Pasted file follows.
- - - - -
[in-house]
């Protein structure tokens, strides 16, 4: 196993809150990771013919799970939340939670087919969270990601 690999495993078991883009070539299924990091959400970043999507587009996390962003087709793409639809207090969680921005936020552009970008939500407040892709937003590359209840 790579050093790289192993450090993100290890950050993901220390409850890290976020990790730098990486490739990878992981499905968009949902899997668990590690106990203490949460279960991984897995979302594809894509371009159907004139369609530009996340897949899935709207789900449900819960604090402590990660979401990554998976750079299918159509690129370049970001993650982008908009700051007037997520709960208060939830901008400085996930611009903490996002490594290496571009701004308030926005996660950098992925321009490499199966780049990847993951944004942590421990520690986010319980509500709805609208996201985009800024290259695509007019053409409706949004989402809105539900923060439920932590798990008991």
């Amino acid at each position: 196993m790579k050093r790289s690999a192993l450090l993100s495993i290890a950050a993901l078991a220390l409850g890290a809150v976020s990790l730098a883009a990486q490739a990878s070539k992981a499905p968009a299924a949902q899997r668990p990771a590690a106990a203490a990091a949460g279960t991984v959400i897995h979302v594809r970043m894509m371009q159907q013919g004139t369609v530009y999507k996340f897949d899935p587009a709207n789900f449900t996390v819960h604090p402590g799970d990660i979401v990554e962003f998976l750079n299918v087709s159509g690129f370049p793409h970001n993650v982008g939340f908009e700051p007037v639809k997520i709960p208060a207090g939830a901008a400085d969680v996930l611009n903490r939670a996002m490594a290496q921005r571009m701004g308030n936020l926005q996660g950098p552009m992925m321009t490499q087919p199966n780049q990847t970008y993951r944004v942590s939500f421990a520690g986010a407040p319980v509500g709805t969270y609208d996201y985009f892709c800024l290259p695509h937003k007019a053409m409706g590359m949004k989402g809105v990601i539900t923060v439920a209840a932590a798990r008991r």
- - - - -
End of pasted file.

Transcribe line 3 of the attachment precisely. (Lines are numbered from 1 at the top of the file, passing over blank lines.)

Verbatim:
């Amino acid at each position: 196993m790579k050093r790289s690999a192993l450090l993100s495993i290890a950050a993901l078991a220390l409850g890290a809150v976020s990790l730098a883009a990486q490739a990878s070539k992981a499905p968009a299924a949902q899997r668990p990771a590690a106990a203490a990091a949460g279960t991984v959400i897995h979302v594809r970043m894509m371009q159907q013919g004139t369609v530009y999507k996340f897949d899935p587009a709207n789900f449900t996390v819960h604090p402590g799970d990660i979401v990554e962003f998976l750079n299918v087709s159509g690129f370049p793409h970001n993650v982008g939340f908009e700051p007037v639809k997520i709960p208060a207090g939830a901008a400085d969680v996930l611009n903490r939670a996002m490594a290496q921005r571009m701004g308030n936020l926005q996660g950098p552009m992925m321009t490499q087919p199966n780049q990847t970008y993951r944004v942590s939500f421990a520690g986010a407040p319980v509500g709805t969270y609208d996201y985009f892709c800024l290259p695509h937003k007019a053409m409706g590359m949004k989402g809105v990601i539900t923060v439920a209840a932590a798990r008991r």